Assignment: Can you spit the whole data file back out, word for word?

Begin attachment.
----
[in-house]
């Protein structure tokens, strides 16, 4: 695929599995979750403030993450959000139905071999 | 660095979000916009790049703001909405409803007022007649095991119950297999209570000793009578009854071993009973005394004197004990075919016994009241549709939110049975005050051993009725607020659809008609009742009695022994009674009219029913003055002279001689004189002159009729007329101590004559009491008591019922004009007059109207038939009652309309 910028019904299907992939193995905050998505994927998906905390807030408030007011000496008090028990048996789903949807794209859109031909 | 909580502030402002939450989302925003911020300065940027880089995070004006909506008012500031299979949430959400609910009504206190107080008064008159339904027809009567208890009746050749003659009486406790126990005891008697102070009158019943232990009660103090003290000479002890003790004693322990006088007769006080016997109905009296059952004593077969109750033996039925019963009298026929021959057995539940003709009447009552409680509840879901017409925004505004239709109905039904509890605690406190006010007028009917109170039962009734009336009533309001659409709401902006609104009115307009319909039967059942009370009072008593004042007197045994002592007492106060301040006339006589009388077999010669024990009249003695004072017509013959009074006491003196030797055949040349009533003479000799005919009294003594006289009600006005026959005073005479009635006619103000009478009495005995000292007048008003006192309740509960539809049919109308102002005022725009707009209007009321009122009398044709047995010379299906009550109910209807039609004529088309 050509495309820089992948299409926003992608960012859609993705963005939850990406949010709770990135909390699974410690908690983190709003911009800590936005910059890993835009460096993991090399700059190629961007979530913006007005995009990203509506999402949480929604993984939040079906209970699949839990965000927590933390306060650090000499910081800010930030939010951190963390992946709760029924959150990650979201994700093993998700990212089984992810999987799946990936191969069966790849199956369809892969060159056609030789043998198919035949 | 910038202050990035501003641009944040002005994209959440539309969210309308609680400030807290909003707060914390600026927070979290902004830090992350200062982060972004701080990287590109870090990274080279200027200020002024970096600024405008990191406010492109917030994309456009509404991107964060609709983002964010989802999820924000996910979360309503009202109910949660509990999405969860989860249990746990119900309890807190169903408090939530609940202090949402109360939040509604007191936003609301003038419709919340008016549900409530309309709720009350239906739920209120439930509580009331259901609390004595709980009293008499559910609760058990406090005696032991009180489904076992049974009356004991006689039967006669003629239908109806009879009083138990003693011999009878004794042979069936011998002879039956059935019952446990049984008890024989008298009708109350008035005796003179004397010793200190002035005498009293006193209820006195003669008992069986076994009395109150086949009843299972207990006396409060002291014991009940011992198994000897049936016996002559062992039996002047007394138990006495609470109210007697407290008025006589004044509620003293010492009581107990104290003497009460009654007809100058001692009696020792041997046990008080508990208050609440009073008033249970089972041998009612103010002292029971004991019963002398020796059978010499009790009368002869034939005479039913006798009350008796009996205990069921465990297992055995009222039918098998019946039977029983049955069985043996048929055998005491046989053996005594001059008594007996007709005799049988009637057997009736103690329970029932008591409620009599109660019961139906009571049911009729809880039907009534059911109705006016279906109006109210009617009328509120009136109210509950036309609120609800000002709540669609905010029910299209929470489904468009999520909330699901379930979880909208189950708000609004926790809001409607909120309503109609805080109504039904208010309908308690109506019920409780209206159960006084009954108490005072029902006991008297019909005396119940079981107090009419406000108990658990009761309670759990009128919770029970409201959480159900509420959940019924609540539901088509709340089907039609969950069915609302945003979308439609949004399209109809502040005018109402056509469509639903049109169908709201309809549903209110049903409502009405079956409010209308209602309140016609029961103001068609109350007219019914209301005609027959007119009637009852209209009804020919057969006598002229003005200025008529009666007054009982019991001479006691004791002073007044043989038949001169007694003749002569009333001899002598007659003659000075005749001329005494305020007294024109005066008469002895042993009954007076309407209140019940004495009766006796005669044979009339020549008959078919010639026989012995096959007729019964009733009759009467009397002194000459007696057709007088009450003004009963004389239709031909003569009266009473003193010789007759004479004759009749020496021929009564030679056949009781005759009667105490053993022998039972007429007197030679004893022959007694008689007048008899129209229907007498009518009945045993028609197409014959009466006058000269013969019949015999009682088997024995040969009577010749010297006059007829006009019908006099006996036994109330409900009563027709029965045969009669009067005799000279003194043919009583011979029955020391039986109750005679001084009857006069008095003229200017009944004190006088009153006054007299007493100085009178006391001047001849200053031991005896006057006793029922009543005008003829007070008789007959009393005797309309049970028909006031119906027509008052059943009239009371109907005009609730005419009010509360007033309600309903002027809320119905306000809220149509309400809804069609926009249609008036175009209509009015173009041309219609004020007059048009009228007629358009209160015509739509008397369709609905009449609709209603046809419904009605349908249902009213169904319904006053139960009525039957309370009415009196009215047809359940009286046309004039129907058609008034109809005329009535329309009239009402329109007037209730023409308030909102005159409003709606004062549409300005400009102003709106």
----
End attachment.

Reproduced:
[in-house]
């Protein structure tokens, strides 16, 4: 695929599995979750403030993450959000139905071999 | 660095979000916009790049703001909405409803007022007649095991119950297999209570000793009578009854071993009973005394004197004990075919016994009241549709939110049975005050051993009725607020659809008609009742009695022994009674009219029913003055002279001689004189002159009729007329101590004559009491008591019922004009007059109207038939009652309309 910028019904299907992939193995905050998505994927998906905390807030408030007011000496008090028990048996789903949807794209859109031909 | 909580502030402002939450989302925003911020300065940027880089995070004006909506008012500031299979949430959400609910009504206190107080008064008159339904027809009567208890009746050749003659009486406790126990005891008697102070009158019943232990009660103090003290000479002890003790004693322990006088007769006080016997109905009296059952004593077969109750033996039925019963009298026929021959057995539940003709009447009552409680509840879901017409925004505004239709109905039904509890605690406190006010007028009917109170039962009734009336009533309001659409709401902006609104009115307009319909039967059942009370009072008593004042007197045994002592007492106060301040006339006589009388077999010669024990009249003695004072017509013959009074006491003196030797055949040349009533003479000799005919009294003594006289009600006005026959005073005479009635006619103000009478009495005995000292007048008003006192309740509960539809049919109308102002005022725009707009209007009321009122009398044709047995010379299906009550109910209807039609004529088309 050509495309820089992948299409926003992608960012859609993705963005939850990406949010709770990135909390699974410690908690983190709003911009800590936005910059890993835009460096993991090399700059190629961007979530913006007005995009990203509506999402949480929604993984939040079906209970699949839990965000927590933390306060650090000499910081800010930030939010951190963390992946709760029924959150990650979201994700093993998700990212089984992810999987799946990936191969069966790849199956369809892969060159056609030789043998198919035949 | 910038202050990035501003641009944040002005994209959440539309969210309308609680400030807290909003707060914390600026927070979290902004830090992350200062982060972004701080990287590109870090990274080279200027200020002024970096600024405008990191406010492109917030994309456009509404991107964060609709983002964010989802999820924000996910979360309503009202109910949660509990999405969860989860249990746990119900309890807190169903408090939530609940202090949402109360939040509604007191936003609301003038419709919340008016549900409530309309709720009350239906739920209120439930509580009331259901609390004595709980009293008499559910609760058990406090005696032991009180489904076992049974009356004991006689039967006669003629239908109806009879009083138990003693011999009878004794042979069936011998002879039956059935019952446990049984008890024989008298009708109350008035005796003179004397010793200190002035005498009293006193209820006195003669008992069986076994009395109150086949009843299972207990006396409060002291014991009940011992198994000897049936016996002559062992039996002047007394138990006495609470109210007697407290008025006589004044509620003293010492009581107990104290003497009460009654007809100058001692009696020792041997046990008080508990208050609440009073008033249970089972041998009612103010002292029971004991019963002398020796059978010499009790009368002869034939005479039913006798009350008796009996205990069921465990297992055995009222039918098998019946039977029983049955069985043996048929055998005491046989053996005594001059008594007996007709005799049988009637057997009736103690329970029932008591409620009599109660019961139906009571049911009729809880039907009534059911109705006016279906109006109210009617009328509120009136109210509950036309609120609800000002709540669609905010029910299209929470489904468009999520909330699901379930979880909208189950708000609004926790809001409607909120309503109609805080109504039904208010309908308690109506019920409780209206159960006084009954108490005072029902006991008297019909005396119940079981107090009419406000108990658990009761309670759990009128919770029970409201959480159900509420959940019924609540539901088509709340089907039609969950069915609302945003979308439609949004399209109809502040005018109402056509469509639903049109169908709201309809549903209110049903409502009405079956409010209308209602309140016609029961103001068609109350007219019914209301005609027959007119009637009852209209009804020919057969006598002229003005200025008529009666007054009982019991001479006691004791002073007044043989038949001169007694003749002569009333001899002598007659003659000075005749001329005494305020007294024109005066008469002895042993009954007076309407209140019940004495009766006796005669044979009339020549008959078919010639026989012995096959007729019964009733009759009467009397002194000459007696057709007088009450003004009963004389239709031909003569009266009473003193010789007759004479004759009749020496021929009564030679056949009781005759009667105490053993022998039972007429007197030679004893022959007694008689007048008899129209229907007498009518009945045993028609197409014959009466006058000269013969019949015999009682088997024995040969009577010749010297006059007829006009019908006099006996036994109330409900009563027709029965045969009669009067005799000279003194043919009583011979029955020391039986109750005679001084009857006069008095003229200017009944004190006088009153006054007299007493100085009178006391001047001849200053031991005896006057006793029922009543005008003829007070008789007959009393005797309309049970028909006031119906027509008052059943009239009371109907005009609730005419009010509360007033309600309903002027809320119905306000809220149509309400809804069609926009249609008036175009209509009015173009041309219609004020007059048009009228007629358009209160015509739509008397369709609905009449609709209603046809419904009605349908249902009213169904319904006053139960009525039957309370009415009196009215047809359940009286046309004039129907058609008034109809005329009535329309009239009402329109007037209730023409308030909102005159409003709606004062549409300005400009102003709106």